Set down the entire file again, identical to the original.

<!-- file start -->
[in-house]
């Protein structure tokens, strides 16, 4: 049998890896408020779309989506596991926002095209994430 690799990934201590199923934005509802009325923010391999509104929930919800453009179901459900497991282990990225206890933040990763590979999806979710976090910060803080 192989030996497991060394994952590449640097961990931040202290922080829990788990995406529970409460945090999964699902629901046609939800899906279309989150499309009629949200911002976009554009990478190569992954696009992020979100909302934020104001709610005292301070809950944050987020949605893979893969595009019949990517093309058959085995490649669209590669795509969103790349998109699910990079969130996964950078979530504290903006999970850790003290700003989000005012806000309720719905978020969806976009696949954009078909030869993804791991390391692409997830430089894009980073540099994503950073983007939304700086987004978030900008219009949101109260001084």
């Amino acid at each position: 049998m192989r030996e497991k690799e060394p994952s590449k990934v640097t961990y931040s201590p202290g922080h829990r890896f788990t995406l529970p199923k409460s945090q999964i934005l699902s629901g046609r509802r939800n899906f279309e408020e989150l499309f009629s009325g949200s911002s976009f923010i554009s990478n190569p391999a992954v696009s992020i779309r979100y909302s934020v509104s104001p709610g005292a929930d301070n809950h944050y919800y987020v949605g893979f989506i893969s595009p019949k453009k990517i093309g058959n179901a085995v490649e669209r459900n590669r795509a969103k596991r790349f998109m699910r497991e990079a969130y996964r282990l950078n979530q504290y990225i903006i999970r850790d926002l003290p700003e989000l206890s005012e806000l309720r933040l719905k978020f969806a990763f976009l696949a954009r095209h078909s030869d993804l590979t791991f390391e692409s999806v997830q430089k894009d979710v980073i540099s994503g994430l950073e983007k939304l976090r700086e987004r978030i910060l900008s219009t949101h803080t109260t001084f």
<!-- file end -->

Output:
[in-house]
């Protein structure tokens, strides 16, 4: 049998890896408020779309989506596991926002095209994430 690799990934201590199923934005509802009325923010391999509104929930919800453009179901459900497991282990990225206890933040990763590979999806979710976090910060803080 192989030996497991060394994952590449640097961990931040202290922080829990788990995406529970409460945090999964699902629901046609939800899906279309989150499309009629949200911002976009554009990478190569992954696009992020979100909302934020104001709610005292301070809950944050987020949605893979893969595009019949990517093309058959085995490649669209590669795509969103790349998109699910990079969130996964950078979530504290903006999970850790003290700003989000005012806000309720719905978020969806976009696949954009078909030869993804791991390391692409997830430089894009980073540099994503950073983007939304700086987004978030900008219009949101109260001084």
């Amino acid at each position: 049998m192989r030996e497991k690799e060394p994952s590449k990934v640097t961990y931040s201590p202290g922080h829990r890896f788990t995406l529970p199923k409460s945090q999964i934005l699902s629901g046609r509802r939800n899906f279309e408020e989150l499309f009629s009325g949200s911002s976009f923010i554009s990478n190569p391999a992954v696009s992020i779309r979100y909302s934020v509104s104001p709610g005292a929930d301070n809950h944050y919800y987020v949605g893979f989506i893969s595009p019949k453009k990517i093309g058959n179901a085995v490649e669209r459900n590669r795509a969103k596991r790349f998109m699910r497991e990079a969130y996964r282990l950078n979530q504290y990225i903006i999970r850790d926002l003290p700003e989000l206890s005012e806000l309720r933040l719905k978020f969806a990763f976009l696949a954009r095209h078909s030869d993804l590979t791991f390391e692409s999806v997830q430089k894009d979710v980073i540099s994503g994430l950073e983007k939304l976090r700086e987004r978030i910060l900008s219009t949101h803080t109260t001084f």